Perceived by historians as the most violent era of American history, the American civil war left great devastation on the young nation. Effects from the war left a large section of the country in dire economic situation unperceivable before the war. A large population of young men was decimated and all economic developments in the country’s economic hubs abandoned for a significant duration of time. With much of the attention focused on the war, the country’s development was put on hold, for much of the time between 1860 and 1865. On the contrary, it can be seen that the war allowed nation’s leader to solve much of the festering differences between the north and southern states. Simmering differences brought by divergent views on many national issues threatened to tear the union apart. This would have not only happened between the north and south states but would have also set a precedent for other regional states that felt dissatisfied by the federal government’s actions. In view of the magnitude of challenges that faced the country due to the unsolved issues on the social, economic and political fronts, the civil war led to social, political and economic reforms that saw the nation progress as a united country. American civil war does not only depict the country’s triumph over slavery and internal strives, but also the beginning of the country’s chapter on reconstruction and future development in all aspects. After the war came reconstruction period whose intended aim of rebuilding the nation, led to growth in the United States’ social, economics and political landscape. Greater attention was given to rebuilding the south which was majorly affected in all aspects of development, and the life of its people.

Reconstruction Period (1865-1877)

With the end of the civil war, came the necessary period of reconstruction. This period covered the rebuilding of the ravaged southern states beginning from 1863’s emancipation proclamation by President Abraham Lincoln. Reconstruction of the nation followed the end of the civil war in 1865. Focus was given to bridging the gaps in ideologies between the south and northern states as well as forging a unity within the country for social, economic and political progress.The year 1877 is significant in the American history as it marked the end of the reconstruction period following the American civil war. Reconstruction came to a close with the compromise of 1877 signed between the differing republican and democratic parties.

Social reforms

Emancipation of the American slaves, mostly African Americans, resulted during this period under the thirteenth amendment following President Abraham Lincoln’s “Proclamation of Amnesty and Reconstruction on December 1863.”This was further bolstered by the introduction of the fourteenth amendment assuring equal rights to all Americans citizen irrespective of color and class. From these laws, the black slaves experienced increased freedom, which was further reinforced by the fifteenth amendment on the right to vote. In spite of the continued frustration of these rights in the southern states, these liberating laws fortified social integrating of country’s ethnic and cultural groups; a factor that played a great role in socio-economic development of the United States. Introduction and enforcement of principle of equality in the rights afforded all Americans guaranteed all social, cultural and ethnic groups, in addition to the black slaves, the right to be involved in the running of the nation. Guaranteeing rights to marginalized groups by the federal government was a key effect from this period whose influence, however gradual, led to enhanced social stability with the inclusion of individuals from diverse social backgrounds as American citizens.According to Ford, “in the 1870s African Americans held elective offices at almost every level of government.”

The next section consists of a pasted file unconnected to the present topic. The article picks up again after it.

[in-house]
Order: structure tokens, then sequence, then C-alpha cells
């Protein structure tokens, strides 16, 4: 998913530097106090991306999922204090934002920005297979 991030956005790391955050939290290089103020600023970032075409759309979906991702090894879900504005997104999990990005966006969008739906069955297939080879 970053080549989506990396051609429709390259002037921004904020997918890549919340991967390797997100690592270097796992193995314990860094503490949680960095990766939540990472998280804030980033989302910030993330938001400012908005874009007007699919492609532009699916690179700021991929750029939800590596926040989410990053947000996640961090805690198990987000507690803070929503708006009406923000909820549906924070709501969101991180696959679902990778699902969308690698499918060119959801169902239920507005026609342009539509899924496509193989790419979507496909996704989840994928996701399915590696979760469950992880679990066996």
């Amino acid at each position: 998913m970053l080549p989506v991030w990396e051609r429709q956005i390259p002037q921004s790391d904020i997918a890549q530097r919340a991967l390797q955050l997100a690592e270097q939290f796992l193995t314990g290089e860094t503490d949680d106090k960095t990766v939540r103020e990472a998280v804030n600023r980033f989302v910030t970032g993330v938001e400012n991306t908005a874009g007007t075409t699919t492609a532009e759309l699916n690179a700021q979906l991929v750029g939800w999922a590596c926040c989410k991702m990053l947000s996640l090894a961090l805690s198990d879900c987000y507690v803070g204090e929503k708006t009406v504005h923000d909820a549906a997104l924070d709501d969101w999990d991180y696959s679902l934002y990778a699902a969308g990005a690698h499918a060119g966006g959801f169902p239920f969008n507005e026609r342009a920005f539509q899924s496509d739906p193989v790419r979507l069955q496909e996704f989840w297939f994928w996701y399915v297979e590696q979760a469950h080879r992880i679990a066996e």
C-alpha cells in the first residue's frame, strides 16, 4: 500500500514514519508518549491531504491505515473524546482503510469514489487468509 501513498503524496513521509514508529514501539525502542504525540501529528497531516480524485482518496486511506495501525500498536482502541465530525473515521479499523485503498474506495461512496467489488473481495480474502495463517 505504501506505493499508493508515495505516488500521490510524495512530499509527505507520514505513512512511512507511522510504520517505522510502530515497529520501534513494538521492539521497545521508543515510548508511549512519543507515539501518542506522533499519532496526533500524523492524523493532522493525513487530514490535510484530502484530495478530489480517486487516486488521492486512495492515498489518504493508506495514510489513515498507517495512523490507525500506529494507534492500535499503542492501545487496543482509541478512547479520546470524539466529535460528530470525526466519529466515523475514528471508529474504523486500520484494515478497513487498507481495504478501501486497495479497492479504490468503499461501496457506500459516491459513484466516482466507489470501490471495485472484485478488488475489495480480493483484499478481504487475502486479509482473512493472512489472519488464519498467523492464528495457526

Political reforms

With the evident political differences between the differing sides of the war, there was great need to bridge these gaps among political leaders from these states. Furthermore, a change in the political ideologies was of essence, serving to bring together the divergent views of both the south and northern states. Political interference of the federal government in the running of the southern states gradually came to halt under the administration of Ulysses Grant. This move served to dissipate political differences between the regions and further facilitate reforms towards unification of the nation.It was however noted southern political leaders harbored dislike to the black Americans’ right to vote for leaders and hold political offices. At the termination of the reconstruction effort, the federal government and southern states had made tremendous advances in forging unity in most areas excluding a few issues including slave labor and political rights afforded to black Americans.

Economic reforms

As pointed out by Ford the economy of the country during and after the civil war was n ruins, and more so in the American south. In spite of the little changes to the economy made in the early years of reconstruction, economic growth indicated in the later years of the century are perceived as having their origins in the period. Furthermore, the rebuilding programs facilitated stronger economic links between the states despite differences with the national government’s policies. Economic developments of the latter years after this period shown by the improvements in the conditions of the southern states, was facilitated by the rebuilding reforms made by the federal administration. These included fostering the economic lives of the African American beginning the country’s journey towards equality in socio-economic conditions.


Following the civil war, the reconstruction period focused on providing solutions to the challenges facing the nation. These included reconstructing the south after the war and ensuring these states were integrated into the union’s rather than allowing for their secession. Other historians have pointed out the reconstruction period as being retrogressive and a failure in its attempt to forge unity and assure liberty to the slaves. In spite of some of the inadequacies that were not met by its programs, this period brought beneficial changes to the United States of America as seen in the effects the period had on the social, economic and political scene.